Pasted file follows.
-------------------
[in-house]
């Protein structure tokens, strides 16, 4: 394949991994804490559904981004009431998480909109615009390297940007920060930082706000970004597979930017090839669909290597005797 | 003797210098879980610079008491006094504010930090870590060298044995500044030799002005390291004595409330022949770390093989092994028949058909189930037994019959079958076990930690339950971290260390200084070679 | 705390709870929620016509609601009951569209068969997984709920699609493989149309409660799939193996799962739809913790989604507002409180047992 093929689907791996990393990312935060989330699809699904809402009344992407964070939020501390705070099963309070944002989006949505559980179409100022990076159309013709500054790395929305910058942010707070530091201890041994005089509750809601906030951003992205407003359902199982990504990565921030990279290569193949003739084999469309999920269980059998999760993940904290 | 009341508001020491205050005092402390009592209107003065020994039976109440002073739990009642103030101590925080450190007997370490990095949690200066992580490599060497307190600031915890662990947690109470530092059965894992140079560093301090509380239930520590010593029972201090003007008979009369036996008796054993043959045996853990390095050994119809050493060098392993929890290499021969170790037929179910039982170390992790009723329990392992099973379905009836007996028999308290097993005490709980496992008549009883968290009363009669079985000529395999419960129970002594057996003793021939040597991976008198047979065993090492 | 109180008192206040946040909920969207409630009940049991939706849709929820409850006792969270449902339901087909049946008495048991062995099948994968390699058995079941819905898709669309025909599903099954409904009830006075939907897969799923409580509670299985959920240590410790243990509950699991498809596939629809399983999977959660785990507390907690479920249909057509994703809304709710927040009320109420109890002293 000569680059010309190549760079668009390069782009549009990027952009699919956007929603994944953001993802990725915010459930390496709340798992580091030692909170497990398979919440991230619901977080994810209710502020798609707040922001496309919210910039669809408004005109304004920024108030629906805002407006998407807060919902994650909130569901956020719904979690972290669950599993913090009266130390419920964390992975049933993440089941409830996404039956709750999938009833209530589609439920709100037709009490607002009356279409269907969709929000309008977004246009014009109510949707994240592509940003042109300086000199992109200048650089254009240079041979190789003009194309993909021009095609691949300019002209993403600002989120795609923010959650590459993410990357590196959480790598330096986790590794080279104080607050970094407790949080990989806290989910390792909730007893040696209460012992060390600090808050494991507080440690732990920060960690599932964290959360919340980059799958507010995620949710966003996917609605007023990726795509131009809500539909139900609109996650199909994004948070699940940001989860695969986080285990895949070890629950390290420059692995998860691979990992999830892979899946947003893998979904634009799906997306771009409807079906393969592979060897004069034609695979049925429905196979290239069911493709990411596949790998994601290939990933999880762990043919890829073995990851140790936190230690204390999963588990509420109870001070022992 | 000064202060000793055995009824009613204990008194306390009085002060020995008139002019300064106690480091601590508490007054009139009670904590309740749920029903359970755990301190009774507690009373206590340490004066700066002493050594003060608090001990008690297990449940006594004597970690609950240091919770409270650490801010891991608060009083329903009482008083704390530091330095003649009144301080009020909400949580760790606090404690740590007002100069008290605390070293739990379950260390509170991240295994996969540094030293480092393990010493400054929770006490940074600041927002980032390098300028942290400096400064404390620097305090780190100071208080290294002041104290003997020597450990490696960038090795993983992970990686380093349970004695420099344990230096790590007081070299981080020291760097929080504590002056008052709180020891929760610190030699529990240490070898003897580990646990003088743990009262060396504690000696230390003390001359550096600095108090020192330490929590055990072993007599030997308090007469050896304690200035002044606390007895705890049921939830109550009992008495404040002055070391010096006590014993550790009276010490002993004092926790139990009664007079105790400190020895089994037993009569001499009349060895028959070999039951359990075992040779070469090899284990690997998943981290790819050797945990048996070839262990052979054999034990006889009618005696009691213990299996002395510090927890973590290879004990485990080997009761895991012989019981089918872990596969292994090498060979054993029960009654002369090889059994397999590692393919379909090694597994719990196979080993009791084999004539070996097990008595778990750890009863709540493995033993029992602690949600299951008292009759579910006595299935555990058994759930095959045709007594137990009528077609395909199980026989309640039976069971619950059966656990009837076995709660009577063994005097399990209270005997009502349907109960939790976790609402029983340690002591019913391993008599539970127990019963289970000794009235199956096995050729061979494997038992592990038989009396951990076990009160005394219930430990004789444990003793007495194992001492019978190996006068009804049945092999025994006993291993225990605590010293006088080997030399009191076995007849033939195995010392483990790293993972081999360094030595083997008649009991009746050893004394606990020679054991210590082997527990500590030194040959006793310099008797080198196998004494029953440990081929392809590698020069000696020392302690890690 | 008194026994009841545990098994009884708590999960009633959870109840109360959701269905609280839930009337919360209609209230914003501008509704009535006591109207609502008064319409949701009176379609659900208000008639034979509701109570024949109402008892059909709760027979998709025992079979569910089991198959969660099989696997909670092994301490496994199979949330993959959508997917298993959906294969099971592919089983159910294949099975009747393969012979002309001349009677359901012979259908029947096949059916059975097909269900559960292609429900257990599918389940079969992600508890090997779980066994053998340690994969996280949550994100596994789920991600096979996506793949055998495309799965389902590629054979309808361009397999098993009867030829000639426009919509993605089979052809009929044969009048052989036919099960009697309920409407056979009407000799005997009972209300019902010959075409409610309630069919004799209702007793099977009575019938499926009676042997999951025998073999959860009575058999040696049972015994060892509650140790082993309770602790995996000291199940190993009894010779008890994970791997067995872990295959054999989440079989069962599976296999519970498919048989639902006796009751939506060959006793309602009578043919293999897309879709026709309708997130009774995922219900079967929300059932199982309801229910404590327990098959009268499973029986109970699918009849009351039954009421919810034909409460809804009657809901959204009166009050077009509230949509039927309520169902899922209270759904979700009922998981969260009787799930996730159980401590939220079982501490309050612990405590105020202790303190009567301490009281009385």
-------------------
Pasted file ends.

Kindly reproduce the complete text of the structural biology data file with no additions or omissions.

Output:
[in-house]
């Protein structure tokens, strides 16, 4: 394949991994804490559904981004009431998480909109615009390297940007920060930082706000970004597979930017090839669909290597005797 | 003797210098879980610079008491006094504010930090870590060298044995500044030799002005390291004595409330022949770390093989092994028949058909189930037994019959079958076990930690339950971290260390200084070679 | 705390709870929620016509609601009951569209068969997984709920699609493989149309409660799939193996799962739809913790989604507002409180047992 093929689907791996990393990312935060989330699809699904809402009344992407964070939020501390705070099963309070944002989006949505559980179409100022990076159309013709500054790395929305910058942010707070530091201890041994005089509750809601906030951003992205407003359902199982990504990565921030990279290569193949003739084999469309999920269980059998999760993940904290 | 009341508001020491205050005092402390009592209107003065020994039976109440002073739990009642103030101590925080450190007997370490990095949690200066992580490599060497307190600031915890662990947690109470530092059965894992140079560093301090509380239930520590010593029972201090003007008979009369036996008796054993043959045996853990390095050994119809050493060098392993929890290499021969170790037929179910039982170390992790009723329990392992099973379905009836007996028999308290097993005490709980496992008549009883968290009363009669079985000529395999419960129970002594057996003793021939040597991976008198047979065993090492 | 109180008192206040946040909920969207409630009940049991939706849709929820409850006792969270449902339901087909049946008495048991062995099948994968390699058995079941819905898709669309025909599903099954409904009830006075939907897969799923409580509670299985959920240590410790243990509950699991498809596939629809399983999977959660785990507390907690479920249909057509994703809304709710927040009320109420109890002293 000569680059010309190549760079668009390069782009549009990027952009699919956007929603994944953001993802990725915010459930390496709340798992580091030692909170497990398979919440991230619901977080994810209710502020798609707040922001496309919210910039669809408004005109304004920024108030629906805002407006998407807060919902994650909130569901956020719904979690972290669950599993913090009266130390419920964390992975049933993440089941409830996404039956709750999938009833209530589609439920709100037709009490607002009356279409269907969709929000309008977004246009014009109510949707994240592509940003042109300086000199992109200048650089254009240079041979190789003009194309993909021009095609691949300019002209993403600002989120795609923010959650590459993410990357590196959480790598330096986790590794080279104080607050970094407790949080990989806290989910390792909730007893040696209460012992060390600090808050494991507080440690732990920060960690599932964290959360919340980059799958507010995620949710966003996917609605007023990726795509131009809500539909139900609109996650199909994004948070699940940001989860695969986080285990895949070890629950390290420059692995998860691979990992999830892979899946947003893998979904634009799906997306771009409807079906393969592979060897004069034609695979049925429905196979290239069911493709990411596949790998994601290939990933999880762990043919890829073995990851140790936190230690204390999963588990509420109870001070022992 | 000064202060000793055995009824009613204990008194306390009085002060020995008139002019300064106690480091601590508490007054009139009670904590309740749920029903359970755990301190009774507690009373206590340490004066700066002493050594003060608090001990008690297990449940006594004597970690609950240091919770409270650490801010891991608060009083329903009482008083704390530091330095003649009144301080009020909400949580760790606090404690740590007002100069008290605390070293739990379950260390509170991240295994996969540094030293480092393990010493400054929770006490940074600041927002980032390098300028942290400096400064404390620097305090780190100071208080290294002041104290003997020597450990490696960038090795993983992970990686380093349970004695420099344990230096790590007081070299981080020291760097929080504590002056008052709180020891929760610190030699529990240490070898003897580990646990003088743990009262060396504690000696230390003390001359550096600095108090020192330490929590055990072993007599030997308090007469050896304690200035002044606390007895705890049921939830109550009992008495404040002055070391010096006590014993550790009276010490002993004092926790139990009664007079105790400190020895089994037993009569001499009349060895028959070999039951359990075992040779070469090899284990690997998943981290790819050797945990048996070839262990052979054999034990006889009618005696009691213990299996002395510090927890973590290879004990485990080997009761895991012989019981089918872990596969292994090498060979054993029960009654002369090889059994397999590692393919379909090694597994719990196979080993009791084999004539070996097990008595778990750890009863709540493995033993029992602690949600299951008292009759579910006595299935555990058994759930095959045709007594137990009528077609395909199980026989309640039976069971619950059966656990009837076995709660009577063994005097399990209270005997009502349907109960939790976790609402029983340690002591019913391993008599539970127990019963289970000794009235199956096995050729061979494997038992592990038989009396951990076990009160005394219930430990004789444990003793007495194992001492019978190996006068009804049945092999025994006993291993225990605590010293006088080997030399009191076995007849033939195995010392483990790293993972081999360094030595083997008649009991009746050893004394606990020679054991210590082997527990500590030194040959006793310099008797080198196998004494029953440990081929392809590698020069000696020392302690890690 | 008194026994009841545990098994009884708590999960009633959870109840109360959701269905609280839930009337919360209609209230914003501008509704009535006591109207609502008064319409949701009176379609659900208000008639034979509701109570024949109402008892059909709760027979998709025992079979569910089991198959969660099989696997909670092994301490496994199979949330993959959508997917298993959906294969099971592919089983159910294949099975009747393969012979002309001349009677359901012979259908029947096949059916059975097909269900559960292609429900257990599918389940079969992600508890090997779980066994053998340690994969996280949550994100596994789920991600096979996506793949055998495309799965389902590629054979309808361009397999098993009867030829000639426009919509993605089979052809009929044969009048052989036919099960009697309920409407056979009407000799005997009972209300019902010959075409409610309630069919004799209702007793099977009575019938499926009676042997999951025998073999959860009575058999040696049972015994060892509650140790082993309770602790995996000291199940190993009894010779008890994970791997067995872990295959054999989440079989069962599976296999519970498919048989639902006796009751939506060959006793309602009578043919293999897309879709026709309708997130009774995922219900079967929300059932199982309801229910404590327990098959009268499973029986109970699918009849009351039954009421919810034909409460809804009657809901959204009166009050077009509230949509039927309520169902899922209270759904979700009922998981969260009787799930996730159980401590939220079982501490309050612990405590105020202790303190009567301490009281009385």